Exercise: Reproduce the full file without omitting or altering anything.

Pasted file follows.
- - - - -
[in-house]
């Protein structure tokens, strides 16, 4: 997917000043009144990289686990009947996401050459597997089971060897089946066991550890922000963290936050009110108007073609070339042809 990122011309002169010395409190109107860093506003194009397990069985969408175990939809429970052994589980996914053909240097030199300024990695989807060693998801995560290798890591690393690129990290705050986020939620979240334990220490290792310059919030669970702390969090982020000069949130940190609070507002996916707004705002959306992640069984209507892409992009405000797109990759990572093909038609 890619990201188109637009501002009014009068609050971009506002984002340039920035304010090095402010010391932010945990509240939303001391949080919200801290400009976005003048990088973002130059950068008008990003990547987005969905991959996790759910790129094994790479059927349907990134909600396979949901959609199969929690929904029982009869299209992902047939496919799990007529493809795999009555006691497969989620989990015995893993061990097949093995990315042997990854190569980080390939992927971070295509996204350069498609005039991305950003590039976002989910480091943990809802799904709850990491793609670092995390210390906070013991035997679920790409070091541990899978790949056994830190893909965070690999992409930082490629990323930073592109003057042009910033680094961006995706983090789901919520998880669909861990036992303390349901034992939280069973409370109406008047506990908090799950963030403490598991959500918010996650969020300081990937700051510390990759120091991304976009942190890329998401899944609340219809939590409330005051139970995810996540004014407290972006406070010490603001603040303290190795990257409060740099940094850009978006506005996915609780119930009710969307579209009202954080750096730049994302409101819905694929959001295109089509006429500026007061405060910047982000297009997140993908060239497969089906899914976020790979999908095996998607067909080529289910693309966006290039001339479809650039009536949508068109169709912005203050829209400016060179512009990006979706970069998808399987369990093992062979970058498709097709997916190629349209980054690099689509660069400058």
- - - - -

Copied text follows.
[in-house]
């Protein structure tokens, strides 16, 4: 997917000043009144990289686990009947996401050459597997089971060897089946066991550890922000963290936050009110108007073609070339042809 990122011309002169010395409190109107860093506003194009397990069985969408175990939809429970052994589980996914053909240097030199300024990695989807060693998801995560290798890591690393690129990290705050986020939620979240334990220490290792310059919030669970702390969090982020000069949130940190609070507002996916707004705002959306992640069984209507892409992009405000797109990759990572093909038609 890619990201188109637009501002009014009068609050971009506002984002340039920035304010090095402010010391932010945990509240939303001391949080919200801290400009976005003048990088973002130059950068008008990003990547987005969905991959996790759910790129094994790479059927349907990134909600396979949901959609199969929690929904029982009869299209992902047939496919799990007529493809795999009555006691497969989620989990015995893993061990097949093995990315042997990854190569980080390939992927971070295509996204350069498609005039991305950003590039976002989910480091943990809802799904709850990491793609670092995390210390906070013991035997679920790409070091541990899978790949056994830190893909965070690999992409930082490629990323930073592109003057042009910033680094961006995706983090789901919520998880669909861990036992303390349901034992939280069973409370109406008047506990908090799950963030403490598991959500918010996650969020300081990937700051510390990759120091991304976009942190890329998401899944609340219809939590409330005051139970995810996540004014407290972006406070010490603001603040303290190795990257409060740099940094850009978006506005996915609780119930009710969307579209009202954080750096730049994302409101819905694929959001295109089509006429500026007061405060910047982000297009997140993908060239497969089906899914976020790979999908095996998607067909080529289910693309966006290039001339479809650039009536949508068109169709912005203050829209400016060179512009990006979706970069998808399987369990093992062979970058498709097709997916190629349209980054690099689509660069400058």